Employing Social Moderation and Tweet Grading

Using social moderation is both effective and necessary when you’re working with millions of users sending millions of messages per day. Twitter is a social platform. Let’s use that social interaction of those millions of people to bubble worthy messages to the top and sink crap messages so they never get seen. This is the ONLY way to effectively moderate at scale on a social platform. The value of each tweet is in its worth to viewers. Many viewers all marking tweets downward means less people see it. Many viewers marking tweets up means more people will see it. I can’t imagine that any sane person would choose to vote up hate speech, death threats or similar unacceptable or violent content.

I’m not saying that any one user should have undue influence over a tweet’s popularity. In fact, users will need to build their trust and reputation levels on the platform. For example, newly created accounts might not even be able to influence up or downward momentum of tweets right out of the gate. It might take 2-4 months of interactions on the platform before the user’s interactions begin to count. This way, users can’t go out and create 100 or more accounts in an attempt to get their tweet to the top of popularity. In fact, any tweet that ends up getting upvotes from too many newly created accounts without other upvotes should be marked as suspect and have their own trust levels locked or reduced.

Additionally, it should take interactions from many trusted accounts simultaneously to raise a tweet’s popularity substantially, particularly if those accounts have no relationship to one another (not following each other). This says that independent users have found a tweet’s content to be worthy of interaction by others.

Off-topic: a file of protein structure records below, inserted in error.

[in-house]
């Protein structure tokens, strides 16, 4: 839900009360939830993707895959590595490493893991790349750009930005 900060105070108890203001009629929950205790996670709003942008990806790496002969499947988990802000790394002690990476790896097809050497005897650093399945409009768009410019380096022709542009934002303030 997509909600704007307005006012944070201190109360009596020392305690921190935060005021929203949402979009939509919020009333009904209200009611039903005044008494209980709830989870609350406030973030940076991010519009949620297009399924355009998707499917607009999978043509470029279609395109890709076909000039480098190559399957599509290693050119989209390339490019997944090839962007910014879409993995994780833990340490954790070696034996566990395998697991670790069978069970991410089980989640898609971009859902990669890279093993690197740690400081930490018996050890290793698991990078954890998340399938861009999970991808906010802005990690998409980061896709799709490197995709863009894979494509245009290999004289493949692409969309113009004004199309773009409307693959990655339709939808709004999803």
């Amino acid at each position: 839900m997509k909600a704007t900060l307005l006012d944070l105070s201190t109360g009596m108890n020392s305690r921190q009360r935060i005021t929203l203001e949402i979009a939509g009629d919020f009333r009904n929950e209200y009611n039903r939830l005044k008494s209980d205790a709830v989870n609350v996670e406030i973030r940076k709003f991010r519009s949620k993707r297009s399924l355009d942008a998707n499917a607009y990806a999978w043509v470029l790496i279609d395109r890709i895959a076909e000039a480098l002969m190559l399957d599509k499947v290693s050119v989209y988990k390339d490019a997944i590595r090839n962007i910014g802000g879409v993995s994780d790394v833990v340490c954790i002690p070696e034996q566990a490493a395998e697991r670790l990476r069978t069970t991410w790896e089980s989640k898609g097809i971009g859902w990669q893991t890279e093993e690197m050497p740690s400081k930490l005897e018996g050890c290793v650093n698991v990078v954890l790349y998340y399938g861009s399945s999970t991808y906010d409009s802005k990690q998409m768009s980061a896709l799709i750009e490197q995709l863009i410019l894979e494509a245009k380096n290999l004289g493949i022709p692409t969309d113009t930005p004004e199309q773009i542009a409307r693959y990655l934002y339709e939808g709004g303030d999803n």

This isn’t to say this is the only algorithm that could be built to handle social moderation, but it would definitely be a good start and a way to take this platform to the next level. Conversely, I will state that building an algorithm to scan and rate a tweet based solely on its textual content is next to impossible. Using the power of social interaction to grade a tweet and raise or lower its value is the best way to force those who want to game the system out of the platform.

Also, there should be no exemptions from the system. Not for CNN, not for Proctor and Gamble, not for any account. Social moderation needs to apply to all accounts or it’s worthless.

I’m not saying that social moderation is in any way a perfect solution. It isn’t. But, at least it can be fair when implemented properly. Can this kind of system be gamed? Probably. But, the engineers would need to watch for this eventuality and be ready to make change to prevent further gaming of the system. Eventually, the holes will be patched.

Multiple feeds and Topics

Here’s another area where Twitter has failed. As with any social platform, users have likes and dislikes and topic preferences they want to see. For example, I really don’t want to see political bashing. That’s not my thing. I’d prefer a feed that is politic free. My only interest in politics and political candidates is when there’s an imminent election. Otherwise, I want it out of my feed. Same for NRA / Gun control arguments. Same for Trump tweet bashing. Same for Pro Life vs Abortion. I don’t want to waste time with these types of divisive controversial topics in my feed. I have better uses for my time. If I want to see that content, I will explicitly go searching for it. I don’t want it to automatically appear in my feed.